The emerging evidence points to several additional pathways involved in cellular vesiculation, the strict assignment of which to exosome, ectosome, or oncosome production is not always clear. This includes EGFR, Ras, RhoC/ROCK, DRF3, Arf6, Rap2b, MEKK2, and other signaling modules (Greco et al., 2006; Di Vizio et al., 2009; Muralidharan-Chari et al., 2009; Cronan et al., 2012; Li et al., 2012). Given the link between many of these regulators and processes that control cellular growth, survival, and motility, it is not surprising that oncogenic pathways, such as those triggered by mutant EGFR, MET, K-ras, AKT, and the loss of tumor suppressors, including p53 or PTEN, influence the nature and composition of tumor-derived EVs. It is possible that the emission of EVs represents one of several ways in which oncogenic transformation re-programs the patterns of intercellular interactions, to serve as a mechanism that conditions tissue microenvironment to promote (or curtail) neoplastic growth (Rak and Guha, 2012).
Production of EVs is thought to fulfill different basic cellular functions. In some instances cells simply dispose of the spent or harmful molecular content in this manner, as is the case for transferrin receptors during erythrocyte maturation, as well as during vesicular shedding of complement complexes, or pro-apoptotic caspase 3 (Johnstone, 2006; Abid Hussein et al., 2007). EVs may also play a role in modulation of cellular signaling patterns, e.g., by “deporting” certain activated modules to attenuate their intracellular regulatory influence. This has been postulated to occur in the case of EGFR, beta-catenin, or viral LMP1 proteins (Chairoungdua et al., 2010; Verweij et al., 2011; Garnier et al., 2012). Moreover, the EV-mediated release of certain membrane-associated ligands, such as the Notch agonist, delta like 4 (Dll4), may change the signaling characteristics of the respective pathways (e.g., from stimulation to inhibition) and in an autocrine, or paracrine manner (Sheldon et al., 2010). Exosomes may also enable formation of morphogenetic gradients of various mediators required for organ development, as suggested by the recent studies on Wnt (Gross et al., 2012). They may also contribute to tumor-stromal interactions (Ghosh et al., 2010; Luga et al., 2012). In a broader sense, circulating EV may act as important systemic carriers of molecular information and be involved in modulation of the immune, inflammatory, hemopoietic, and hemostatic functions. Consequently, null mutations within the exosomal pathway often lead to anemia, bleeding, and immunological complications (Piccin et al., 2007; Tolmachova et al., 2007; Lespagnol et al., 2008; Thery et al., 2009).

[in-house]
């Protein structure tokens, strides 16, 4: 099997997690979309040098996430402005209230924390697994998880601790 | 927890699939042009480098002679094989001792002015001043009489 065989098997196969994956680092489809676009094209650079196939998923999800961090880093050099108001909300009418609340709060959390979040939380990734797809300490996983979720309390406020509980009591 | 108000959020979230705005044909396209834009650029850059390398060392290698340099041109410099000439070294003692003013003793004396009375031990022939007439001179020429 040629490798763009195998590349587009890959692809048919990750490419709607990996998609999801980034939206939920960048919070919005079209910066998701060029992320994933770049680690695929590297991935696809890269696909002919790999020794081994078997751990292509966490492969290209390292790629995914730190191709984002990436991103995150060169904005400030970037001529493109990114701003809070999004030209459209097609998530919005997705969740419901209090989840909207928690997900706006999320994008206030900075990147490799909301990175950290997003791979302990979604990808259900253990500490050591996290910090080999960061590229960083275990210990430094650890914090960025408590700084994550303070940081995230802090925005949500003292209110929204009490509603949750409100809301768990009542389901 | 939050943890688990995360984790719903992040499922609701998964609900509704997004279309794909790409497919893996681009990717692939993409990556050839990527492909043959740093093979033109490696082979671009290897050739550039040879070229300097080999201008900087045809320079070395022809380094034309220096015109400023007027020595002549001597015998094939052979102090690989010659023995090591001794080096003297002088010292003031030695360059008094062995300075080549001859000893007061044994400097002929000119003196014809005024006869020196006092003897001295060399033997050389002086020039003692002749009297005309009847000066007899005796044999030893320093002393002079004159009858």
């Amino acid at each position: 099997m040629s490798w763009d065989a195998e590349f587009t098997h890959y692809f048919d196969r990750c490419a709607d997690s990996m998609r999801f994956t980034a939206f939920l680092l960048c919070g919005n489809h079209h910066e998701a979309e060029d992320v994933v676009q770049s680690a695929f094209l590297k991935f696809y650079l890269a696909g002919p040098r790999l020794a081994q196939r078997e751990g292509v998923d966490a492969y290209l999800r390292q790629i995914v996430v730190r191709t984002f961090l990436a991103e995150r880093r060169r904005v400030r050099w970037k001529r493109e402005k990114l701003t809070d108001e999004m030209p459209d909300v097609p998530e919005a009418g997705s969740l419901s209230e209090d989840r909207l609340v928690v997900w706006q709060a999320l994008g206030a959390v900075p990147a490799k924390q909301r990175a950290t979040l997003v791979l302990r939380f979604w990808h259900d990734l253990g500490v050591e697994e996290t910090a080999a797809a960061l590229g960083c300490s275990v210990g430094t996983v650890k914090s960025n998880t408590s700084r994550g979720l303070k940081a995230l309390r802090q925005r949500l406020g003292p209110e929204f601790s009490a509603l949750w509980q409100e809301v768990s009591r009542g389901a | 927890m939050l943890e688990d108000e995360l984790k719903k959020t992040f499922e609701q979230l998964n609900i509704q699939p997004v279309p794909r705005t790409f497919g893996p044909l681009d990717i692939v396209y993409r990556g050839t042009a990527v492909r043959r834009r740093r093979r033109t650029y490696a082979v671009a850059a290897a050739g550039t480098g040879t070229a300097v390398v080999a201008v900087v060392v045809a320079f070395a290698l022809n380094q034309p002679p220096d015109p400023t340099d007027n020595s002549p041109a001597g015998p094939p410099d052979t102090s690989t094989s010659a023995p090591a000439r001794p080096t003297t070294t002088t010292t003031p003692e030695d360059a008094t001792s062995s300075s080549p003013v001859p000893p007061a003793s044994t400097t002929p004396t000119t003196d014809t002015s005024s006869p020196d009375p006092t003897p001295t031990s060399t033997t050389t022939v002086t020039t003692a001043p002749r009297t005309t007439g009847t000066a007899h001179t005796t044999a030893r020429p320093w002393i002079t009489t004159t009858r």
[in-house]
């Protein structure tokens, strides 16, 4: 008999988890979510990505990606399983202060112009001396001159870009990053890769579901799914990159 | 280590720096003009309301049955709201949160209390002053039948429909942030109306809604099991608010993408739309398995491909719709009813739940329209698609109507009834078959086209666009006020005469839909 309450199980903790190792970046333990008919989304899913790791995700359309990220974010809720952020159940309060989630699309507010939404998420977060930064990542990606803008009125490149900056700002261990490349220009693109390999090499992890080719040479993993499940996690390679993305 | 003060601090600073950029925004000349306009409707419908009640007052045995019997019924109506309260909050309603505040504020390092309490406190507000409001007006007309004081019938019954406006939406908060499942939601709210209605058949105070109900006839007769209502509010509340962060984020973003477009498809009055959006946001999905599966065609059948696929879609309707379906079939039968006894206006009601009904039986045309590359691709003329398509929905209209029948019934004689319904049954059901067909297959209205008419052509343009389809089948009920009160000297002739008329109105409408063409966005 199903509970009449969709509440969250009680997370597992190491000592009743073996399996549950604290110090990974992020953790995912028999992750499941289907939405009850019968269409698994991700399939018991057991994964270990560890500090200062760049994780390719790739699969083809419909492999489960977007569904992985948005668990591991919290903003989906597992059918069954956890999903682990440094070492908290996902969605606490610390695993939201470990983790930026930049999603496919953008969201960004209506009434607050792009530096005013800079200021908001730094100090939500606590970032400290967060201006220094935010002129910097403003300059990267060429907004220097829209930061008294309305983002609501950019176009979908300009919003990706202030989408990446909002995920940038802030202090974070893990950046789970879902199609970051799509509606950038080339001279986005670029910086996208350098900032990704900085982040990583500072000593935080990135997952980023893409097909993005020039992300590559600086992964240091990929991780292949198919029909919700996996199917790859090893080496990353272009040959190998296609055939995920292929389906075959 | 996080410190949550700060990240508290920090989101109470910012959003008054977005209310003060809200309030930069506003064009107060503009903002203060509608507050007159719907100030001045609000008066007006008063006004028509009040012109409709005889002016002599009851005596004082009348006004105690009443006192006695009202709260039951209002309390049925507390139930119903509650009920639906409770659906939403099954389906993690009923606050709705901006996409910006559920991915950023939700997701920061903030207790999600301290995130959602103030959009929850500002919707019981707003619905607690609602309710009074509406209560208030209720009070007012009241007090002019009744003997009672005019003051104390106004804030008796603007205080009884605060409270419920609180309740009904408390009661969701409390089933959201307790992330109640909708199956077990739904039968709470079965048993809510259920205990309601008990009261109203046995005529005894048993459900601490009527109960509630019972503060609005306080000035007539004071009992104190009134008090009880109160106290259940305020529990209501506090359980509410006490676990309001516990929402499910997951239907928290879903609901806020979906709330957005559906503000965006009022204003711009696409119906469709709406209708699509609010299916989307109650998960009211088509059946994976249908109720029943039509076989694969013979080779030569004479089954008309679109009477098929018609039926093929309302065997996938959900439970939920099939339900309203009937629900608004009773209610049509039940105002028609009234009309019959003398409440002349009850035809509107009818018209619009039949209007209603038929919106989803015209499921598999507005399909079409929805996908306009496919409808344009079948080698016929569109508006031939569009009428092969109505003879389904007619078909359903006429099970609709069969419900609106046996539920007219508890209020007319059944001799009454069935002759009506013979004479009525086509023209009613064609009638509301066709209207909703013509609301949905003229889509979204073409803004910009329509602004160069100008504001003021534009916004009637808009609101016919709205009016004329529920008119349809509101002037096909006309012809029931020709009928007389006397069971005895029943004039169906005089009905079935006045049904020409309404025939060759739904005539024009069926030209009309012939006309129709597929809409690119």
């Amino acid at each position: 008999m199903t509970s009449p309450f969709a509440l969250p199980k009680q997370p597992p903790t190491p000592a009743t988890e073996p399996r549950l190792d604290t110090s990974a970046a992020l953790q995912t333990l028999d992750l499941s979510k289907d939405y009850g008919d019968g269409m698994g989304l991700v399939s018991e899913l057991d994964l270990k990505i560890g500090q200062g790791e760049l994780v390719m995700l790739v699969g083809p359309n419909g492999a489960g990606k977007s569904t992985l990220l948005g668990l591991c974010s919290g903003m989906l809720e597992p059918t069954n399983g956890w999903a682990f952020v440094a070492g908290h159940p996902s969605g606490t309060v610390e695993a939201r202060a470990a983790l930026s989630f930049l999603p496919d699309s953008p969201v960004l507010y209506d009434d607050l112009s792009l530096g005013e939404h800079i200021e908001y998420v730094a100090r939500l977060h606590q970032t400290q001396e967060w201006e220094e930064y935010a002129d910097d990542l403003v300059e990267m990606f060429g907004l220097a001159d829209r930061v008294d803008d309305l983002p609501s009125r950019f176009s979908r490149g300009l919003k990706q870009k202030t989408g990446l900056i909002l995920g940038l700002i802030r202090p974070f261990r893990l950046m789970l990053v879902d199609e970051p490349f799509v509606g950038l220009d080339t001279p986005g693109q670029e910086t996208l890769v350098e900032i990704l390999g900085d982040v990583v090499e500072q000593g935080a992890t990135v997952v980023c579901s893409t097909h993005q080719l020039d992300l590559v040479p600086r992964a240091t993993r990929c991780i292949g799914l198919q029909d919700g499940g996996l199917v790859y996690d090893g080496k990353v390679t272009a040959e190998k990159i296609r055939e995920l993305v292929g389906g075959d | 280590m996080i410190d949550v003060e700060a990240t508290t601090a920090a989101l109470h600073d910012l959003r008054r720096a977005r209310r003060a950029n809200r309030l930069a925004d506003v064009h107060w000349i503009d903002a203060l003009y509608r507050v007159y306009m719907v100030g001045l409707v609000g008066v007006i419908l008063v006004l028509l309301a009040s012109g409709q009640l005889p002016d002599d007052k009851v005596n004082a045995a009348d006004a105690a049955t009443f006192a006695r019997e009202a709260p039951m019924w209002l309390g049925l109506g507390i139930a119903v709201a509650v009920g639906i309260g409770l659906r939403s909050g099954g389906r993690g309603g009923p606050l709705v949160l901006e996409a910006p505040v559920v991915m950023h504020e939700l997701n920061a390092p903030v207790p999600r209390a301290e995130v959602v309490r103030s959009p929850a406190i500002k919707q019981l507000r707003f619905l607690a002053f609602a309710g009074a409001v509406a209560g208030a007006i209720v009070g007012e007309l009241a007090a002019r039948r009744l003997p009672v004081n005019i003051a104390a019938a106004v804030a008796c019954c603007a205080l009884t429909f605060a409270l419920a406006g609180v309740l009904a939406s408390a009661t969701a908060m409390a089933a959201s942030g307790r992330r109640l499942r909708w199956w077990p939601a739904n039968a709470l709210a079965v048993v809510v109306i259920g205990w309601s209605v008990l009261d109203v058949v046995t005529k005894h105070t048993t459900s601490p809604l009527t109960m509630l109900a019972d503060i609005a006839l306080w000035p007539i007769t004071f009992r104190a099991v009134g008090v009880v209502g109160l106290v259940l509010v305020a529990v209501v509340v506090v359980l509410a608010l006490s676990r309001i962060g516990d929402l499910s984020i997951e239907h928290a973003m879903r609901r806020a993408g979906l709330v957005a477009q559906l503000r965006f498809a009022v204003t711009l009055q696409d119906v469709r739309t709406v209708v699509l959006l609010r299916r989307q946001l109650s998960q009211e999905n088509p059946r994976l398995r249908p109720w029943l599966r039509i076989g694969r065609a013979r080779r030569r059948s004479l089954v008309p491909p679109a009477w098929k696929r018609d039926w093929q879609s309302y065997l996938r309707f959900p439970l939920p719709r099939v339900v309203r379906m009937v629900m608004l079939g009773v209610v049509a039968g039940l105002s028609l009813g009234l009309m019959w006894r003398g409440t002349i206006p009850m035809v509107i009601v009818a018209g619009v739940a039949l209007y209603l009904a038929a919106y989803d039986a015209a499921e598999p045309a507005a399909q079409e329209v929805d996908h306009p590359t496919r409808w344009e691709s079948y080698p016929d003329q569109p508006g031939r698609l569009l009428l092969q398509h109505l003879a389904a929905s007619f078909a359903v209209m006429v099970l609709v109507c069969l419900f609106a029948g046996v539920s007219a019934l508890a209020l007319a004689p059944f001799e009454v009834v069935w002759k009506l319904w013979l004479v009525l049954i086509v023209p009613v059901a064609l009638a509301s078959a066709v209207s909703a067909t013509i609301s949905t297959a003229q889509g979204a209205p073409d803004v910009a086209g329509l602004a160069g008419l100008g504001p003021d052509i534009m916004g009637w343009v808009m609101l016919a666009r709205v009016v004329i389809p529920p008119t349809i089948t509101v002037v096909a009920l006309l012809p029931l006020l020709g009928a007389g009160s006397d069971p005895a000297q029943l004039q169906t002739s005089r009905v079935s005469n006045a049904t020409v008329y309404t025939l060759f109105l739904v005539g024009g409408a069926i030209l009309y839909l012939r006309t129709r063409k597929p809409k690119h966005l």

The ability of EVs to selectively assemble multiple bioactive molecules, such as signaling and regulatory proteins, lipids, mRNA, microRNA, and DNA sequences, carries an intrinsic potential to transfer of this material to various recipient cells capable of the efficient EV uptake (Ratajczak et al., 2006; Valadi et al., 2007; Thery et al., 2009). For these reasons EVs are sometimes referred to as intercellular “signalosomes” (Record et al., 2011). This property is often seen as a unique pathway of molecular and functional integration and modulation of multicellular processes. EVs act across cellular boundaries and make the respective molecular regulators available to cells that normally do not express them endogenously, or do so at low levels. We propose that this circumstance may assume a particular significance in the context of cancers.
The Emerging Role of Extracellular Vesicles in Cancer
Cancer cells exhibit an altered, and usually pronounced, tendency to produce EVs (vesiculate). This may be reflected by numbers of emitted EVs, their sizes, structures, overall protein content, and the composition of their molecular cargo (Al-Nedawi et al., 2008; Di Vizio et al., 2009; Palma et al., 2012; Peinado et al., 2012). Both tumor cells and their activated host counterparts (macrophages, fibroblasts, platelets) may release EVs into the tumor microenvironment and circulating biofluids (e.g., blood, lymph, or ascites; Figure 1). This creates a hitherto unappreciated potential for the intercellular exchange of bioactive cancer-related macromolecules (both soluble and cell-associated), between ostensibly distinct cell types. This process that has recently emerged as an important modulator of the antitumor immunity, inflammation, angiogenesis, thrombosis, invasion, metastasis, resistance to therapy, and other key biological events (Andre et al., 2004; Dolo et al., 2005; Taylor and Gercel-Taylor, 2005; Gesierich et al., 2006; Ratajczak et al., 2006; Bebawy et al., 2009; Camussi et al., 2010; Hendrix et al., 2010; Hood et al., 2011; Zwicker et al., 2011; Peinado et al., 2012).